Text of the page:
Here's the first of a series of articles that introduces you to the Kiko API and also introduces the Ruby programming language for those of you who've been meaning to learn Ruby but haven't yet started.
Over at Steve Yegge's blog, there's an article titled Good Agile, Bad Agile that's been getting a lot of attention for a couple of reasons. First, there's Steve's assertion that agile methodologies aren't; second, he describes what working at Google is like, and it sounds like a developer's wonderland. Steve's writing style, which I find funny, is a bonus.
I’ve received the odd mention in the press – usually some obscure point about an irrelevant Internet governance or technical policy issue. I never expected to get any attention from the hardcore IT press for anything of technical substance – good, bad or otherwise. Having recently assumed responsibility for managing the retail aspects of the Mailbank business portfolio, I guess all bets are off now…
Based on messages being sent out from Tucows, the migration process has hit several speedbumps.
- via ITworld.com.
Joel Shore, the author of the article, goes on to nail the source of of our problems square on the head. My planning process was rushed, which lead to corner cutting, which lead to mistakes and problems and a decreased focus on getting the quality equation just right. This lead to avoidable mea culpa’s on the retail network status page and our customer bulletins – which eventually lead to Joel’s article.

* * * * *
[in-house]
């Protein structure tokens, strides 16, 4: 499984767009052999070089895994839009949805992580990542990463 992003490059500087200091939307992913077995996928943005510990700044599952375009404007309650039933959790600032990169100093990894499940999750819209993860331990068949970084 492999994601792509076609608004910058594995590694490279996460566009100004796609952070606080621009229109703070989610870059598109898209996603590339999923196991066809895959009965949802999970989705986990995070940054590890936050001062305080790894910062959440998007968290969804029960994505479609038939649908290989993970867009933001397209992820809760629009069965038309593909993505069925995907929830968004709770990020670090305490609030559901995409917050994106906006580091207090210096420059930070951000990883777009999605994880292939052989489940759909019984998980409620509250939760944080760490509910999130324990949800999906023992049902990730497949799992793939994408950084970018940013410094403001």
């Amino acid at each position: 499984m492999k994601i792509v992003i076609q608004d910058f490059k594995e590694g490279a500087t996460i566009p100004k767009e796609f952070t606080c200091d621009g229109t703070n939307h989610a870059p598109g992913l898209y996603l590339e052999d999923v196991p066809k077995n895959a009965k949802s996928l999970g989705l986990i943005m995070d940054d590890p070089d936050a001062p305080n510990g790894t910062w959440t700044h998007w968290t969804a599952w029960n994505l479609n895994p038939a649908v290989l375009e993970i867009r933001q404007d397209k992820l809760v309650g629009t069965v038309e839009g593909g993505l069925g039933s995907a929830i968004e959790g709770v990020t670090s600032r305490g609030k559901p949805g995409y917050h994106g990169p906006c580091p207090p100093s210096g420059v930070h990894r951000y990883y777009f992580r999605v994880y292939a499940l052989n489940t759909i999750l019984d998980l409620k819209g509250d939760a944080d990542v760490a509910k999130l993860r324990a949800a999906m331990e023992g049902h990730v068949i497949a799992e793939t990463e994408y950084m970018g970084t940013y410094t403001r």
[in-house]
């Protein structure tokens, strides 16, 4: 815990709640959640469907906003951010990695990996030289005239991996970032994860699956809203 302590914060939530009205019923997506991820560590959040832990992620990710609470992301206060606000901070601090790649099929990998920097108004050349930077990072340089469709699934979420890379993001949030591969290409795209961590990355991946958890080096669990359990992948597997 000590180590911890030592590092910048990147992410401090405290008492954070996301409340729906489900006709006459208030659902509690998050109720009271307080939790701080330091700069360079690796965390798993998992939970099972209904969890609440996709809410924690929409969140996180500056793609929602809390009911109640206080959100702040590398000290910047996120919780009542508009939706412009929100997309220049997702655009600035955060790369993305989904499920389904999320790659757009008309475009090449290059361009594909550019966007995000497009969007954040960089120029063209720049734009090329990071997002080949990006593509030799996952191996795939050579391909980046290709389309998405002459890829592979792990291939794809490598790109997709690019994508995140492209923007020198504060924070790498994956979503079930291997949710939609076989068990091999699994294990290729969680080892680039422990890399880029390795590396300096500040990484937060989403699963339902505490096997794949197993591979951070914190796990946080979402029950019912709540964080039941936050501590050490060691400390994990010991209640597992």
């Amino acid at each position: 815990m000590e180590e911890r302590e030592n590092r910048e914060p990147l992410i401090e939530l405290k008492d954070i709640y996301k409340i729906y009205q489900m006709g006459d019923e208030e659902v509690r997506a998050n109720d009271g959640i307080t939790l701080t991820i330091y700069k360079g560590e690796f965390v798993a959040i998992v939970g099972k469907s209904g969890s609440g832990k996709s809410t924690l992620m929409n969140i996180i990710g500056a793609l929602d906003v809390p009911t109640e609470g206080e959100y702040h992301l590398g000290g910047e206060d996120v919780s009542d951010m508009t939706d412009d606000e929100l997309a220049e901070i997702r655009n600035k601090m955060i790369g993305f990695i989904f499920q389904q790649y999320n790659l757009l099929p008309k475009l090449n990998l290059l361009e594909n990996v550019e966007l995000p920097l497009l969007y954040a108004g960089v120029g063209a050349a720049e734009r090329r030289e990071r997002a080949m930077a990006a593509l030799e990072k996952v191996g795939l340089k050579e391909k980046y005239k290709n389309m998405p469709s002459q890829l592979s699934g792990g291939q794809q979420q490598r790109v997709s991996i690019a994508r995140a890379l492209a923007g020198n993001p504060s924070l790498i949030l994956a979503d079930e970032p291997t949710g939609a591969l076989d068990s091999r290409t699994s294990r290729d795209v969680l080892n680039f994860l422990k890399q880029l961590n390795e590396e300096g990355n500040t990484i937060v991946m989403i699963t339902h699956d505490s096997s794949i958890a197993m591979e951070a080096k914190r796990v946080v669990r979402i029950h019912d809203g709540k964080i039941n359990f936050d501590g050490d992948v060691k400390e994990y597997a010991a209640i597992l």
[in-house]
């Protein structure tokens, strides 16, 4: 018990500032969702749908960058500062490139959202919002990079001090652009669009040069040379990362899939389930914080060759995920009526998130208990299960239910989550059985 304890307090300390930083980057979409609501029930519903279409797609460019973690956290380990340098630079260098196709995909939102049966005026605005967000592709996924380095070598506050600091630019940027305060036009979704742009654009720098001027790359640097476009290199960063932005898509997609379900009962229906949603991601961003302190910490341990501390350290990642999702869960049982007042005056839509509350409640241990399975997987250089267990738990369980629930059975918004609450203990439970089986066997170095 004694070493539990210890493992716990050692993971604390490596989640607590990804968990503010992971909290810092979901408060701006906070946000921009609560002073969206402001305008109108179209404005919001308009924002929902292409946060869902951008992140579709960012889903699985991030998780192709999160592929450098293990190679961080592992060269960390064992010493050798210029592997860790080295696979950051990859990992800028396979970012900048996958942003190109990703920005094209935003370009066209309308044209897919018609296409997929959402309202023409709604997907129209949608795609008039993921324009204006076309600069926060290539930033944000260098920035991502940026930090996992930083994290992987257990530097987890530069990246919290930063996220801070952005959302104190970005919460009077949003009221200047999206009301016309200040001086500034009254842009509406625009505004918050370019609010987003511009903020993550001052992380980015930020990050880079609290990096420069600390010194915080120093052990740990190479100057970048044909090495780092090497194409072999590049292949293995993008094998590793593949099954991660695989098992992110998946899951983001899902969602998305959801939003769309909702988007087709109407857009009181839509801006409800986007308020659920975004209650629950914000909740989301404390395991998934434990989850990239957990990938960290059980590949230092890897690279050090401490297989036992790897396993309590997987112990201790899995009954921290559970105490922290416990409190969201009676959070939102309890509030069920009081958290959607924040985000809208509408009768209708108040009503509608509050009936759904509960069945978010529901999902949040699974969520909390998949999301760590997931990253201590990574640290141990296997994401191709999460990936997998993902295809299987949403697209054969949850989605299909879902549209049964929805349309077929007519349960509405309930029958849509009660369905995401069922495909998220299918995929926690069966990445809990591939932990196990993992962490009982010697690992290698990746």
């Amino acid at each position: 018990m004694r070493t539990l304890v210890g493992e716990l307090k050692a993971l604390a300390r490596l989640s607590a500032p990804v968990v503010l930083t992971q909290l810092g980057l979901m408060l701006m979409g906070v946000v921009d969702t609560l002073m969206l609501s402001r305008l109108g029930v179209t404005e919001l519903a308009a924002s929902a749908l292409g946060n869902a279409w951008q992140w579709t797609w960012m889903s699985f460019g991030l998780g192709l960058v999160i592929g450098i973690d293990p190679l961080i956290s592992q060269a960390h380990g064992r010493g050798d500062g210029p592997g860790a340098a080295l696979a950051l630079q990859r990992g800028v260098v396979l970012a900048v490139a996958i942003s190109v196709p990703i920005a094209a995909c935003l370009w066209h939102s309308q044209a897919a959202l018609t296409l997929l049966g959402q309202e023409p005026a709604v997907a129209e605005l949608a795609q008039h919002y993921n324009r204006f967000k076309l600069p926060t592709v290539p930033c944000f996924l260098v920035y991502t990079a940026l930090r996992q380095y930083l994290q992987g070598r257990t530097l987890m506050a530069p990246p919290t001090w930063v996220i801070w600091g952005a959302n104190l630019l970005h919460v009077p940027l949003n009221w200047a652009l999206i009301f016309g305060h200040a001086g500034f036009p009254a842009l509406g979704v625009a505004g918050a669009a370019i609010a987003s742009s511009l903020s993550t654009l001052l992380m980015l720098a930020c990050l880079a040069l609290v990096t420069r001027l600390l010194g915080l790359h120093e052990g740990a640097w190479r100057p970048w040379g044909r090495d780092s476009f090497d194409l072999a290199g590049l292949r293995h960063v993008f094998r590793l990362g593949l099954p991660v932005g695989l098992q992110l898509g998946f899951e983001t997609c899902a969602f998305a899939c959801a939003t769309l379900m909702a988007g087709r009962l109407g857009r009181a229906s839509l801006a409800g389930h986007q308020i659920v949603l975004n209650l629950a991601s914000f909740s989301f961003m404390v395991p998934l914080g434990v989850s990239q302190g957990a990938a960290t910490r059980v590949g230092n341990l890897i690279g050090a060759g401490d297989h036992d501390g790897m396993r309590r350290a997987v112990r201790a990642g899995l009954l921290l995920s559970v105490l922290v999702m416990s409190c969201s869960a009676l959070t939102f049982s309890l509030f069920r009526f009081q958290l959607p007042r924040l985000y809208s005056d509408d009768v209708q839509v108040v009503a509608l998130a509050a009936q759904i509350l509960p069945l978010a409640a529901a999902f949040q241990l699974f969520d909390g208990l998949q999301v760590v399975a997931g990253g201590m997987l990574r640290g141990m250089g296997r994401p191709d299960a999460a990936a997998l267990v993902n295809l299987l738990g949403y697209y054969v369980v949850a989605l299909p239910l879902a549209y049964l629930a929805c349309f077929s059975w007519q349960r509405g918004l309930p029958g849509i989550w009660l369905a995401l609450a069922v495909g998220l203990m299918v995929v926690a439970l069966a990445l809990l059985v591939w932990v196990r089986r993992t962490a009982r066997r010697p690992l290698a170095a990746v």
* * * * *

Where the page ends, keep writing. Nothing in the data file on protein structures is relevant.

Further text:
The good news is that the fixes are well underway and ahead of schedule. The bad news is that we could have used the time spent fixing these issues on more productive activities – not to mention completely avoided invoking the wrath of our customers and Joel’s unflattering attention.
Take the time to dot your i’s and cross your t’s. Your customers will thank you for it.
For some more detail on the issues we’ve run ourselves into, you can check out our customer blog where I’ll be posting some more information the steps we’re taking to improve our quality control processes over the coming days.
(speaking of QA, when I clicked on the link on the ITworld website to send a copy of the article to the folks here at Tucows, here’s the response I got from their webserver – click the thumbnail for a full view)
(originally posted at http://www.byte.org/blog/_archives/2006/9/27/2367434.html)